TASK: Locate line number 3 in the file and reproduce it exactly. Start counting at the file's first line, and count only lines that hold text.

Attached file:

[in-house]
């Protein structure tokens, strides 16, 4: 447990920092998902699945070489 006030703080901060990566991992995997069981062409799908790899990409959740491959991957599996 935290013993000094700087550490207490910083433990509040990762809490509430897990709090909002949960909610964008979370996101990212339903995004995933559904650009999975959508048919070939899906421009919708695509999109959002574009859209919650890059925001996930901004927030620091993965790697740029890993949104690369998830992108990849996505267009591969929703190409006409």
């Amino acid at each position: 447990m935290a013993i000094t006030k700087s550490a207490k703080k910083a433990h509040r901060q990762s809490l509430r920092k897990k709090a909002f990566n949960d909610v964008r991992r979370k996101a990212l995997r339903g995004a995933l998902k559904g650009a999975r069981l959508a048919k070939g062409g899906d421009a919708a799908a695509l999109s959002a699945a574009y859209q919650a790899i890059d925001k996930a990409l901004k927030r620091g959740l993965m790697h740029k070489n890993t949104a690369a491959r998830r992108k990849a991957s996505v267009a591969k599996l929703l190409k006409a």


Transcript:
């Amino acid at each position: 447990m935290a013993i000094t006030k700087s550490a207490k703080k910083a433990h509040r901060q990762s809490l509430r920092k897990k709090a909002f990566n949960d909610v964008r991992r979370k996101a990212l995997r339903g995004a995933l998902k559904g650009a999975r069981l959508a048919k070939g062409g899906d421009a919708a799908a695509l999109s959002a699945a574009y859209q919650a790899i890059d925001k996930a990409l901004k927030r620091g959740l993965m790697h740029k070489n890993t949104a690369a491959r998830r992108k990849a991957s996505v267009a591969k599996l929703l190409k006409a």